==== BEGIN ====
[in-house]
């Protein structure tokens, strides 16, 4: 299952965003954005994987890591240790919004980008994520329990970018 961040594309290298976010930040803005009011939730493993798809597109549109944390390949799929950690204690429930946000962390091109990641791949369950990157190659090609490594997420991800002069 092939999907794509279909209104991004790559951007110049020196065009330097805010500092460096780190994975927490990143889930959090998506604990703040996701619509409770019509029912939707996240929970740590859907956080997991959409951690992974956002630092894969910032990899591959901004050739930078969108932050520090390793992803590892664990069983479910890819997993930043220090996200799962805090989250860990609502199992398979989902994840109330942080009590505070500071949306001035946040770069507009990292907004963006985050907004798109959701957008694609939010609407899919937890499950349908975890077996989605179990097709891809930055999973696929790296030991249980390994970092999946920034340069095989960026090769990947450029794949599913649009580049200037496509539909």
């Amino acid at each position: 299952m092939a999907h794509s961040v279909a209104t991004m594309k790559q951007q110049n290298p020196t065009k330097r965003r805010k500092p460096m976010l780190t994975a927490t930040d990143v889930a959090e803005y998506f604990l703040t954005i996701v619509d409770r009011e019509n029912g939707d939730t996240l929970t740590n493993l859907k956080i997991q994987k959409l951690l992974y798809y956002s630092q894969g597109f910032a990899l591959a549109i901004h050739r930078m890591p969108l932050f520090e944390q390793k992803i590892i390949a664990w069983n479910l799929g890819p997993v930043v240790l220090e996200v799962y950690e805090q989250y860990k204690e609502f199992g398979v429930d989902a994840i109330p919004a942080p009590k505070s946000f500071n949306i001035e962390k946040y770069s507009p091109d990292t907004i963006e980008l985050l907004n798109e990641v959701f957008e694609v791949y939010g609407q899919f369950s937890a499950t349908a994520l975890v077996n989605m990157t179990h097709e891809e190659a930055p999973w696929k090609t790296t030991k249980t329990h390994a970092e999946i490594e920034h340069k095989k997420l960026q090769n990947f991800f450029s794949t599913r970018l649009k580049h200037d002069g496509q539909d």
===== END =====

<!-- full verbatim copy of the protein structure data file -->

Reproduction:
[in-house]
């Protein structure tokens, strides 16, 4: 299952965003954005994987890591240790919004980008994520329990970018 961040594309290298976010930040803005009011939730493993798809597109549109944390390949799929950690204690429930946000962390091109990641791949369950990157190659090609490594997420991800002069 092939999907794509279909209104991004790559951007110049020196065009330097805010500092460096780190994975927490990143889930959090998506604990703040996701619509409770019509029912939707996240929970740590859907956080997991959409951690992974956002630092894969910032990899591959901004050739930078969108932050520090390793992803590892664990069983479910890819997993930043220090996200799962805090989250860990609502199992398979989902994840109330942080009590505070500071949306001035946040770069507009990292907004963006985050907004798109959701957008694609939010609407899919937890499950349908975890077996989605179990097709891809930055999973696929790296030991249980390994970092999946920034340069095989960026090769990947450029794949599913649009580049200037496509539909």
């Amino acid at each position: 299952m092939a999907h794509s961040v279909a209104t991004m594309k790559q951007q110049n290298p020196t065009k330097r965003r805010k500092p460096m976010l780190t994975a927490t930040d990143v889930a959090e803005y998506f604990l703040t954005i996701v619509d409770r009011e019509n029912g939707d939730t996240l929970t740590n493993l859907k956080i997991q994987k959409l951690l992974y798809y956002s630092q894969g597109f910032a990899l591959a549109i901004h050739r930078m890591p969108l932050f520090e944390q390793k992803i590892i390949a664990w069983n479910l799929g890819p997993v930043v240790l220090e996200v799962y950690e805090q989250y860990k204690e609502f199992g398979v429930d989902a994840i109330p919004a942080p009590k505070s946000f500071n949306i001035e962390k946040y770069s507009p091109d990292t907004i963006e980008l985050l907004n798109e990641v959701f957008e694609v791949y939010g609407q899919f369950s937890a499950t349908a994520l975890v077996n989605m990157t179990h097709e891809e190659a930055p999973w696929k090609t790296t030991k249980t329990h390994a970092e999946i490594e920034h340069k095989k997420l960026q090769n990947f991800f450029s794949t599913r970018l649009k580049h200037d002069g496509q539909d």